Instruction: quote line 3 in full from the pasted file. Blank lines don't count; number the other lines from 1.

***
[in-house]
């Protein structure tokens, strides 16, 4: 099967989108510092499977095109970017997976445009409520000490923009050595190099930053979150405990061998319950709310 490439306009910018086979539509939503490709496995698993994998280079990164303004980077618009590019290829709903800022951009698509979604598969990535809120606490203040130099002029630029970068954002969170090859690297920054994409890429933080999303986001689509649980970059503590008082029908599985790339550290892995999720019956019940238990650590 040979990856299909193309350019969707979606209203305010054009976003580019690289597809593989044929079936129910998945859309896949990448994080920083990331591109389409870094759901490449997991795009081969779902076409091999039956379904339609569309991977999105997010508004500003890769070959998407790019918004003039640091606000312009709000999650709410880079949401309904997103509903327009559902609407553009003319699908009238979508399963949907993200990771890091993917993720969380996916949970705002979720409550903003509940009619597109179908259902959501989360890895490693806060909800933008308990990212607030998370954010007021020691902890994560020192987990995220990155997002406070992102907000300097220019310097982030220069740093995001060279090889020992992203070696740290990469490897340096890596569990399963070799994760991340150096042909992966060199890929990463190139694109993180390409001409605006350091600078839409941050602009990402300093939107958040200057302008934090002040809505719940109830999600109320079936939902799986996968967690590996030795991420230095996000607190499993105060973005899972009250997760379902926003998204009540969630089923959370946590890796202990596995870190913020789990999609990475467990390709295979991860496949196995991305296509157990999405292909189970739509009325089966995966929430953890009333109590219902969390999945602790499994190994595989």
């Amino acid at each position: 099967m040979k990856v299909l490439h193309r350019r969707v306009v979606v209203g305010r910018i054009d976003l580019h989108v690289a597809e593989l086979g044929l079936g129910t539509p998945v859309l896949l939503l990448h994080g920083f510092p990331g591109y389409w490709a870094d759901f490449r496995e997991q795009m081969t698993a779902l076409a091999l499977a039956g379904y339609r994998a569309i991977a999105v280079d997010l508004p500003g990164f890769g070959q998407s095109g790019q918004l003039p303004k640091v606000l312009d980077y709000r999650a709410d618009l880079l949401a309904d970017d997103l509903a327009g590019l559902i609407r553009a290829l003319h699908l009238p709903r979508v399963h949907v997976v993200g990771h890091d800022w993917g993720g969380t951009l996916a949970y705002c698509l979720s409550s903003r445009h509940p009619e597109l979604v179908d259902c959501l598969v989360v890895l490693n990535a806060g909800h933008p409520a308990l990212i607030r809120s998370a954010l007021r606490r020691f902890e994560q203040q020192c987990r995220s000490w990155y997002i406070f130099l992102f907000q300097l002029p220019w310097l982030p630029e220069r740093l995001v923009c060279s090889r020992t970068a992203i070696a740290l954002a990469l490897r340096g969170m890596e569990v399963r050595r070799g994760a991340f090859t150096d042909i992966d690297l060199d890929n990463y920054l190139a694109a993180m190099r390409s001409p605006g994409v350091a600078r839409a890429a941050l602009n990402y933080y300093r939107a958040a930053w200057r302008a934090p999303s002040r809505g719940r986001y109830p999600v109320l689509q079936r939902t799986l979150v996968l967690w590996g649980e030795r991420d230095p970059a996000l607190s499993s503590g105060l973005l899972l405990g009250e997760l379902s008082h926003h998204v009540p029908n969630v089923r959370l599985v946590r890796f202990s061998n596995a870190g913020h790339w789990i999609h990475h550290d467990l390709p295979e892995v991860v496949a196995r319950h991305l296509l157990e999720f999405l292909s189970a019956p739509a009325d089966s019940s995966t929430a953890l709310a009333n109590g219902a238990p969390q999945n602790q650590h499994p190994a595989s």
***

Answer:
């Amino acid at each position: 099967m040979k990856v299909l490439h193309r350019r969707v306009v979606v209203g305010r910018i054009d976003l580019h989108v690289a597809e593989l086979g044929l079936g129910t539509p998945v859309l896949l939503l990448h994080g920083f510092p990331g591109y389409w490709a870094d759901f490449r496995e997991q795009m081969t698993a779902l076409a091999l499977a039956g379904y339609r994998a569309i991977a999105v280079d997010l508004p500003g990164f890769g070959q998407s095109g790019q918004l003039p303004k640091v606000l312009d980077y709000r999650a709410d618009l880079l949401a309904d970017d997103l509903a327009g590019l559902i609407r553009a290829l003319h699908l009238p709903r979508v399963h949907v997976v993200g990771h890091d800022w993917g993720g969380t951009l996916a949970y705002c698509l979720s409550s903003r445009h509940p009619e597109l979604v179908d259902c959501l598969v989360v890895l490693n990535a806060g909800h933008p409520a308990l990212i607030r809120s998370a954010l007021r606490r020691f902890e994560q203040q020192c987990r995220s000490w990155y997002i406070f130099l992102f907000q300097l002029p220019w310097l982030p630029e220069r740093l995001v923009c060279s090889r020992t970068a992203i070696a740290l954002a990469l490897r340096g969170m890596e569990v399963r050595r070799g994760a991340f090859t150096d042909i992966d690297l060199d890929n990463y920054l190139a694109a993180m190099r390409s001409p605006g994409v350091a600078r839409a890429a941050l602009n990402y933080y300093r939107a958040a930053w200057r302008a934090p999303s002040r809505g719940r986001y109830p999600v109320l689509q079936r939902t799986l979150v996968l967690w590996g649980e030795r991420d230095p970059a996000l607190s499993s503590g105060l973005l899972l405990g009250e997760l379902s008082h926003h998204v009540p029908n969630v089923r959370l599985v946590r890796f202990s061998n596995a870190g913020h790339w789990i999609h990475h550290d467990l390709p295979e892995v991860v496949a196995r319950h991305l296509l157990e999720f999405l292909s189970a019956p739509a009325d089966s019940s995966t929430a953890l709310a009333n109590g219902a238990p969390q999945n602790q650590h499994p190994a595989s």